Former Minister of Education, Prof Babalola Borishade, is dead.
Â He died in London yesterday after a brief illness at the age of 71.
THISDAY gathered that the former minister was initially rushed to Reddington Hospital in Lagos, last week from where he was taken to London.
Though the cause of his death wasÂ not known as at press time, sources, said he died of lung and heart-related ailment.
A statement on behalf of the family signed by Olamide BorishadeÂ confirmed the demise of the former minister to THISDAY.
The statement read: â€œWith gratitude to the God for a life well spent, we regret to announce the passing of our beloved husband, father and grandfather; Professor Abraham Babalola Borishade, who passed onto eternal glory on April 26, 2017, after a brief illness. May his kind and gentle soul rest in peace.â€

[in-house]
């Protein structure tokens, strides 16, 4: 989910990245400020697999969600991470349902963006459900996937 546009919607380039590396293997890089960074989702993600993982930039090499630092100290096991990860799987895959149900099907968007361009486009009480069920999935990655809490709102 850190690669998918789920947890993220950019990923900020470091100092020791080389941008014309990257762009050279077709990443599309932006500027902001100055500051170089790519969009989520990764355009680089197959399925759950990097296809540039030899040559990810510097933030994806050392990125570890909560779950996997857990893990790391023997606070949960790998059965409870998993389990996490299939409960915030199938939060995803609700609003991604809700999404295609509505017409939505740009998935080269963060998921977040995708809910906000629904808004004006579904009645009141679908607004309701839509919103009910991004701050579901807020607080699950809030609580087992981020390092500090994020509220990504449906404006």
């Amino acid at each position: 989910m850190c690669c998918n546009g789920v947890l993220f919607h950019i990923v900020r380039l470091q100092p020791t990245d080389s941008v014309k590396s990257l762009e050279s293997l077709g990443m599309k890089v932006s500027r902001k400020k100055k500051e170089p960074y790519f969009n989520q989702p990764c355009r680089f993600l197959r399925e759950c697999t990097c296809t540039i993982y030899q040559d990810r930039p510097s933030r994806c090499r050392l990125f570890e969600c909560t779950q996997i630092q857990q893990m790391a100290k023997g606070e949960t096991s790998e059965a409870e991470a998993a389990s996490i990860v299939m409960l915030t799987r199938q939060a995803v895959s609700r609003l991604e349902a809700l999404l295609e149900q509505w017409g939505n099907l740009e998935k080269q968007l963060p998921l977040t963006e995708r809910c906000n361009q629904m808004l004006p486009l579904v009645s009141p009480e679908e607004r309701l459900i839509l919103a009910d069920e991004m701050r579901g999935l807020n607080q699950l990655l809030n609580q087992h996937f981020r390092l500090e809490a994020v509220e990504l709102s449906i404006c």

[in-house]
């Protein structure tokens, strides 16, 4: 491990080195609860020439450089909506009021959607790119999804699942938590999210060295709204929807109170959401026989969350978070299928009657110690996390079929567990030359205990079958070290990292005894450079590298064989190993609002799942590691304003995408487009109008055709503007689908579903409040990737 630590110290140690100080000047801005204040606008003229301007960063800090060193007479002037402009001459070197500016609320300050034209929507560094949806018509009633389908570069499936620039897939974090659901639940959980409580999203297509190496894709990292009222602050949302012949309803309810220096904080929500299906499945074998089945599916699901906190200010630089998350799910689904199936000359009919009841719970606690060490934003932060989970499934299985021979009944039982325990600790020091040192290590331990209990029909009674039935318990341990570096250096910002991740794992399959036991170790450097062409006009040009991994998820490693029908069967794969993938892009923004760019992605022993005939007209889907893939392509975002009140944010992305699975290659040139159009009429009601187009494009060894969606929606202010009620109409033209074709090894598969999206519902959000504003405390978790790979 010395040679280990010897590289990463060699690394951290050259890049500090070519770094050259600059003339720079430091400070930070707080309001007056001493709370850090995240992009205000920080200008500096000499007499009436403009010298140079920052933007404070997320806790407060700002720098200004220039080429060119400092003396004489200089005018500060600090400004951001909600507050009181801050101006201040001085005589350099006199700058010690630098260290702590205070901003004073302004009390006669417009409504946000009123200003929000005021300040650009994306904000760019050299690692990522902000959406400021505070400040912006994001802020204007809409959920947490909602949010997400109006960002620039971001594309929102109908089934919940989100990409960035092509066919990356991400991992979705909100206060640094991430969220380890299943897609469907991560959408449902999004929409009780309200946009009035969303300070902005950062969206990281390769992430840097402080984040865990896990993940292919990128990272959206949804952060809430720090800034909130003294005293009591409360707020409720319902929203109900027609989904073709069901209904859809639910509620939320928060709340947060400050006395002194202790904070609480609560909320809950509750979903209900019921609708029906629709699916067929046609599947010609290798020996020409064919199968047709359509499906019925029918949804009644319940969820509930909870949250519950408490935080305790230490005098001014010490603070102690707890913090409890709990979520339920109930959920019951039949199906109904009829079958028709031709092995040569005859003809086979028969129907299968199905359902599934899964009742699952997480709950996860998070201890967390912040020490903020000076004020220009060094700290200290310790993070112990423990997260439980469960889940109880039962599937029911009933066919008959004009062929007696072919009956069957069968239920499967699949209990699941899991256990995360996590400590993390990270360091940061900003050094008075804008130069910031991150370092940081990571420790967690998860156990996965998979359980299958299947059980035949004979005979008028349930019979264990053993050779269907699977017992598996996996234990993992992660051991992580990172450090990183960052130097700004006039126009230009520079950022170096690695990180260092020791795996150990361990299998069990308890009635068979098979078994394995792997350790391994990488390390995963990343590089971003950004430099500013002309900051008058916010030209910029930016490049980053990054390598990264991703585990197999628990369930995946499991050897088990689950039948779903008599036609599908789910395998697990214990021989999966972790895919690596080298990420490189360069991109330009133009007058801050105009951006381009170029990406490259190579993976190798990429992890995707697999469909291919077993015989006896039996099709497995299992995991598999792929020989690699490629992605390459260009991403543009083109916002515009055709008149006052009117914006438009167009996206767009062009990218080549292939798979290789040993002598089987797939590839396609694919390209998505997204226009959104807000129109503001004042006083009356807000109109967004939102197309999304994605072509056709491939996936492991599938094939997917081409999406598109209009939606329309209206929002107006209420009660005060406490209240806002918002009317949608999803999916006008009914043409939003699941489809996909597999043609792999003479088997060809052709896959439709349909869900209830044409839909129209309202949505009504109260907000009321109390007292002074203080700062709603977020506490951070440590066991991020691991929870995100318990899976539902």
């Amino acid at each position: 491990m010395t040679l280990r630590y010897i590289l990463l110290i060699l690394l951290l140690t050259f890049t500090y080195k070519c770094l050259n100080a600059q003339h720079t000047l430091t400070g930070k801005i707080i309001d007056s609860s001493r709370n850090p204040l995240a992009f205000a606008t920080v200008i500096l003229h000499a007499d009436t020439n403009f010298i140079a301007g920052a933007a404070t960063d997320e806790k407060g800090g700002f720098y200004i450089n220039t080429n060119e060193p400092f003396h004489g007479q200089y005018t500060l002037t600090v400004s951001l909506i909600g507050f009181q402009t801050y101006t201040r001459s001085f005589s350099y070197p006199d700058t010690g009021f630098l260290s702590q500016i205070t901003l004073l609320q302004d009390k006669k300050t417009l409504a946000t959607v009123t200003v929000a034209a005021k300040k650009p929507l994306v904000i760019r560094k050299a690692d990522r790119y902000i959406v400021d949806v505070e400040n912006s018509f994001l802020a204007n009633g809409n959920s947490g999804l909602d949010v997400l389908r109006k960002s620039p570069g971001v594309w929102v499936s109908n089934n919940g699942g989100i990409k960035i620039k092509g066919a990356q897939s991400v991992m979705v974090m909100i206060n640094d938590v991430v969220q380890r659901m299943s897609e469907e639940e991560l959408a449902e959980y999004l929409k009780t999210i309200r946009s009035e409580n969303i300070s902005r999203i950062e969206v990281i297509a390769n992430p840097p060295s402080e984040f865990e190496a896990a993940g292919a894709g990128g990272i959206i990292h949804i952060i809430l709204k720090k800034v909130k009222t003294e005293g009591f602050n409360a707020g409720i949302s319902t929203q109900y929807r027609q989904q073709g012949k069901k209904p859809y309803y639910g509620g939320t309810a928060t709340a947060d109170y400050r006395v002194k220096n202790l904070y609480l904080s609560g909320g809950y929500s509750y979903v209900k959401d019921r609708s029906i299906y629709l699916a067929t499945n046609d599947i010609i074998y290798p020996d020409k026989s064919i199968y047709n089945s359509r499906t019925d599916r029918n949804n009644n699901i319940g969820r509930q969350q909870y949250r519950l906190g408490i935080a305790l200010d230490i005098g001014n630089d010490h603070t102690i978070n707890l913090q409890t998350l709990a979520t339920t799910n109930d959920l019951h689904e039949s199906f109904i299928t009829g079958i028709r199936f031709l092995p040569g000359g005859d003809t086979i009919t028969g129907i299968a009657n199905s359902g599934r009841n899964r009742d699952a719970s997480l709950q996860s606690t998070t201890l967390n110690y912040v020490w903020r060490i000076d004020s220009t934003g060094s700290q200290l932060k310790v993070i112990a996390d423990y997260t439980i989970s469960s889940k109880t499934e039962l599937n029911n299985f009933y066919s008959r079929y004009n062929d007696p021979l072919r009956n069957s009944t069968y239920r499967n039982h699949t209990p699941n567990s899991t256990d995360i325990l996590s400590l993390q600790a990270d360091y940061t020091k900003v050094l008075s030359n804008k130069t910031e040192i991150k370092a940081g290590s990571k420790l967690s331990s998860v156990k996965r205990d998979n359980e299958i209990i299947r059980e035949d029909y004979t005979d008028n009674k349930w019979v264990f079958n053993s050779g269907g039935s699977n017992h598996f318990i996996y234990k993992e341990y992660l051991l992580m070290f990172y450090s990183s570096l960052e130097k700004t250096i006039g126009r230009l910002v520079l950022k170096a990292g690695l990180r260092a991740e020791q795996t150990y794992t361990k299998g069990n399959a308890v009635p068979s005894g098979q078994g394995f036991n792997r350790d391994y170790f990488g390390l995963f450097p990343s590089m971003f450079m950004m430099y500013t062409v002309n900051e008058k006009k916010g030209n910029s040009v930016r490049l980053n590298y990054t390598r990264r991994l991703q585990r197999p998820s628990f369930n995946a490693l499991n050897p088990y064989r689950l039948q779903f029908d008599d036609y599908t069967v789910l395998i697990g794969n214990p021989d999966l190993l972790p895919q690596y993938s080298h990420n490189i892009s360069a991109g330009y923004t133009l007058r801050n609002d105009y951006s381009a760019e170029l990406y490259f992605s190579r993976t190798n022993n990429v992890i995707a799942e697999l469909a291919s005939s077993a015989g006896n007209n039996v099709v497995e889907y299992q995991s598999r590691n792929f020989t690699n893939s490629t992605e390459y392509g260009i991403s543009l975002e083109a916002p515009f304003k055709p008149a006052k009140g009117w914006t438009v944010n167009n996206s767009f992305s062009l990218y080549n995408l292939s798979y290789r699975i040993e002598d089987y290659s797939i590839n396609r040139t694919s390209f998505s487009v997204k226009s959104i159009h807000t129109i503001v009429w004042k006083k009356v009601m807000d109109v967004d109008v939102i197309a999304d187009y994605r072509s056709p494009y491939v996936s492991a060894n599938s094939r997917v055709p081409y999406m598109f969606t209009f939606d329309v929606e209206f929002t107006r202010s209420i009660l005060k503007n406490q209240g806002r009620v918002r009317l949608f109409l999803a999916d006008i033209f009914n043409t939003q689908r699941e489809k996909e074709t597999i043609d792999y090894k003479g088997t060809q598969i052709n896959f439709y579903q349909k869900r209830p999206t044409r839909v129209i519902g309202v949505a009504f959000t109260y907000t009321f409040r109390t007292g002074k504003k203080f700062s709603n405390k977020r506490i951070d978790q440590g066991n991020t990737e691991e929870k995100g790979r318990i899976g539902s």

Borishade was born in Usi- Ekiti on March 7, 1946, into the Ebi Ilotin family.
He served as a minister for four times, between 1999 to 2011.
The electrical engineer was also a teacher and a political strategist. Between February 2001 and May 2003, he served as the Minister of Education. In recognition of his contributions to education in Nigeria, Africa and the world at large, Borishade was elected the Vice- Chairman of the E9 Group of the United Nations, President of the UNESCO International Conference on Education as well as Chairman Education for All (EFA) Forum of African Ministers of Education.
In 2004, Borishade was appointed as Minister of State for Power and Steel.
He initiated the â€˜Gas to Power Project (G2P), a World Bank sponsored project designed to ensure sustained gas development and availability for power production to meet Nigerian electricity demands.
Between July 2005 andÂ November 2006, Borishade was Minister of Aviation, during which a Civil Aviation Bill was passed to replace the 1964 Act and the direct flight between Nigeria and the United States of America was restored.
His initiation of various reforms and development in the aviation sector resulted in Nigeria scoring 93 per cent in the ICAO Universal Audit which made Nigeria a benchmark to African aviation industry.